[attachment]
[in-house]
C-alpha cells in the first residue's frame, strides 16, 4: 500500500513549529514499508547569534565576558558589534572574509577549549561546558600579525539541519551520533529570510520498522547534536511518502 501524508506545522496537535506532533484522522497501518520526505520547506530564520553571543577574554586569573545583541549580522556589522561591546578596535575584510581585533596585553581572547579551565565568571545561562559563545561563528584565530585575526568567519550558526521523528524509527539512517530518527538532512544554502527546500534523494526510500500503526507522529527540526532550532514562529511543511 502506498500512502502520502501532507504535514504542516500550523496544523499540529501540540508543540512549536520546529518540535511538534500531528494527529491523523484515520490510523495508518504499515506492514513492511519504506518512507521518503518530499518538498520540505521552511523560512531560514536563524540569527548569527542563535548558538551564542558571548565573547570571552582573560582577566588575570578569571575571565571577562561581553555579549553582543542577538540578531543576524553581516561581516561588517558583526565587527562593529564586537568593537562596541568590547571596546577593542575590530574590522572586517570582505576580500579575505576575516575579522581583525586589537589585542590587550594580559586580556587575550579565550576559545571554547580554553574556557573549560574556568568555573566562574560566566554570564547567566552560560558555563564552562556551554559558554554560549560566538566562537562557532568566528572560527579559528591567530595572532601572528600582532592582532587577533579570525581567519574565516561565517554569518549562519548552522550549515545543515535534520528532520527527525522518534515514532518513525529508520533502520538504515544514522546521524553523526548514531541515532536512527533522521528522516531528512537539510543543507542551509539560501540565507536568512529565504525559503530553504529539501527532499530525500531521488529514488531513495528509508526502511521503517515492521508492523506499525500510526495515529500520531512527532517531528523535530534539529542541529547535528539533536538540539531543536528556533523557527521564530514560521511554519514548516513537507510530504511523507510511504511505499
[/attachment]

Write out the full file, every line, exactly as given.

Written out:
[in-house]
C-alpha cells in the first residue's frame, strides 16, 4: 500500500513549529514499508547569534565576558558589534572574509577549549561546558600579525539541519551520533529570510520498522547534536511518502 501524508506545522496537535506532533484522522497501518520526505520547506530564520553571543577574554586569573545583541549580522556589522561591546578596535575584510581585533596585553581572547579551565565568571545561562559563545561563528584565530585575526568567519550558526521523528524509527539512517530518527538532512544554502527546500534523494526510500500503526507522529527540526532550532514562529511543511 502506498500512502502520502501532507504535514504542516500550523496544523499540529501540540508543540512549536520546529518540535511538534500531528494527529491523523484515520490510523495508518504499515506492514513492511519504506518512507521518503518530499518538498520540505521552511523560512531560514536563524540569527548569527542563535548558538551564542558571548565573547570571552582573560582577566588575570578569571575571565571577562561581553555579549553582543542577538540578531543576524553581516561581516561588517558583526565587527562593529564586537568593537562596541568590547571596546577593542575590530574590522572586517570582505576580500579575505576575516575579522581583525586589537589585542590587550594580559586580556587575550579565550576559545571554547580554553574556557573549560574556568568555573566562574560566566554570564547567566552560560558555563564552562556551554559558554554560549560566538566562537562557532568566528572560527579559528591567530595572532601572528600582532592582532587577533579570525581567519574565516561565517554569518549562519548552522550549515545543515535534520528532520527527525522518534515514532518513525529508520533502520538504515544514522546521524553523526548514531541515532536512527533522521528522516531528512537539510543543507542551509539560501540565507536568512529565504525559503530553504529539501527532499530525500531521488529514488531513495528509508526502511521503517515492521508492523506499525500510526495515529500520531512527532517531528523535530534539529542541529547535528539533536538540539531543536528556533523557527521564530514560521511554519514548516513537507510530504511523507510511504511505499